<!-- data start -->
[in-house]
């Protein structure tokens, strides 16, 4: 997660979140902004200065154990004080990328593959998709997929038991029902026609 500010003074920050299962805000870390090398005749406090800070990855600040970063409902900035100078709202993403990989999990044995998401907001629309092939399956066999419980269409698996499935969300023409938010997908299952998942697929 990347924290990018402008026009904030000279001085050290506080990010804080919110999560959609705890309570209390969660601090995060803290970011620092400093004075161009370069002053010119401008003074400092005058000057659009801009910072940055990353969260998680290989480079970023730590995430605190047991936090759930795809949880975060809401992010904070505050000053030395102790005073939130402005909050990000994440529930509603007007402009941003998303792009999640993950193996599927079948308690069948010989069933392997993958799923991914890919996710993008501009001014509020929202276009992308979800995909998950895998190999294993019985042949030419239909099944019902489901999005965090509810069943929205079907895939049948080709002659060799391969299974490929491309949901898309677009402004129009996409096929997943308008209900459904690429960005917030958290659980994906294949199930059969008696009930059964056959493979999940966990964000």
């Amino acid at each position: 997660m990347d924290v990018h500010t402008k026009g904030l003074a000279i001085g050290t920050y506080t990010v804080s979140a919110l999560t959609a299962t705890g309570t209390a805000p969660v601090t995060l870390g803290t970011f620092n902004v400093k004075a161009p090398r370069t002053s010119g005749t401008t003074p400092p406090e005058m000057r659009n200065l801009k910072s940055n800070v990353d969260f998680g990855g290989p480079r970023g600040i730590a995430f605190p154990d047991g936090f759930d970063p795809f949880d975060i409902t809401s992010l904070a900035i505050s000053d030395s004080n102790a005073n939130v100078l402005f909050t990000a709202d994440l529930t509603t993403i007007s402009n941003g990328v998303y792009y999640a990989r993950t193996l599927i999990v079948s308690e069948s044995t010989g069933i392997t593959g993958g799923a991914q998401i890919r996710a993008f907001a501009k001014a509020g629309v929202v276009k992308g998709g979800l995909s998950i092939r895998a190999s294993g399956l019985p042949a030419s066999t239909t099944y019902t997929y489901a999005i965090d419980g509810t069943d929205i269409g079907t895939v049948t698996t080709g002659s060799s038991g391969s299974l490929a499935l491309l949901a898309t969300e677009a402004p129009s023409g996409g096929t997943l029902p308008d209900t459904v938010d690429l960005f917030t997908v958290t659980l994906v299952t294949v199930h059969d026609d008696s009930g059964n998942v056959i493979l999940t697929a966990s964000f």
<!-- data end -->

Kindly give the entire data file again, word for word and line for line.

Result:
[in-house]
């Protein structure tokens, strides 16, 4: 997660979140902004200065154990004080990328593959998709997929038991029902026609 500010003074920050299962805000870390090398005749406090800070990855600040970063409902900035100078709202993403990989999990044995998401907001629309092939399956066999419980269409698996499935969300023409938010997908299952998942697929 990347924290990018402008026009904030000279001085050290506080990010804080919110999560959609705890309570209390969660601090995060803290970011620092400093004075161009370069002053010119401008003074400092005058000057659009801009910072940055990353969260998680290989480079970023730590995430605190047991936090759930795809949880975060809401992010904070505050000053030395102790005073939130402005909050990000994440529930509603007007402009941003998303792009999640993950193996599927079948308690069948010989069933392997993958799923991914890919996710993008501009001014509020929202276009992308979800995909998950895998190999294993019985042949030419239909099944019902489901999005965090509810069943929205079907895939049948080709002659060799391969299974490929491309949901898309677009402004129009996409096929997943308008209900459904690429960005917030958290659980994906294949199930059969008696009930059964056959493979999940966990964000």
């Amino acid at each position: 997660m990347d924290v990018h500010t402008k026009g904030l003074a000279i001085g050290t920050y506080t990010v804080s979140a919110l999560t959609a299962t705890g309570t209390a805000p969660v601090t995060l870390g803290t970011f620092n902004v400093k004075a161009p090398r370069t002053s010119g005749t401008t003074p400092p406090e005058m000057r659009n200065l801009k910072s940055n800070v990353d969260f998680g990855g290989p480079r970023g600040i730590a995430f605190p154990d047991g936090f759930d970063p795809f949880d975060i409902t809401s992010l904070a900035i505050s000053d030395s004080n102790a005073n939130v100078l402005f909050t990000a709202d994440l529930t509603t993403i007007s402009n941003g990328v998303y792009y999640a990989r993950t193996l599927i999990v079948s308690e069948s044995t010989g069933i392997t593959g993958g799923a991914q998401i890919r996710a993008f907001a501009k001014a509020g629309v929202v276009k992308g998709g979800l995909s998950i092939r895998a190999s294993g399956l019985p042949a030419s066999t239909t099944y019902t997929y489901a999005i965090d419980g509810t069943d929205i269409g079907t895939v049948t698996t080709g002659s060799s038991g391969s299974l490929a499935l491309l949901a898309t969300e677009a402004p129009s023409g996409g096929t997943l029902p308008d209900t459904v938010d690429l960005f917030t997908v958290t659980l994906v299952t294949v199930h059969d026609d008696s009930g059964n998942v056959i493979l999940t697929a966990s964000f």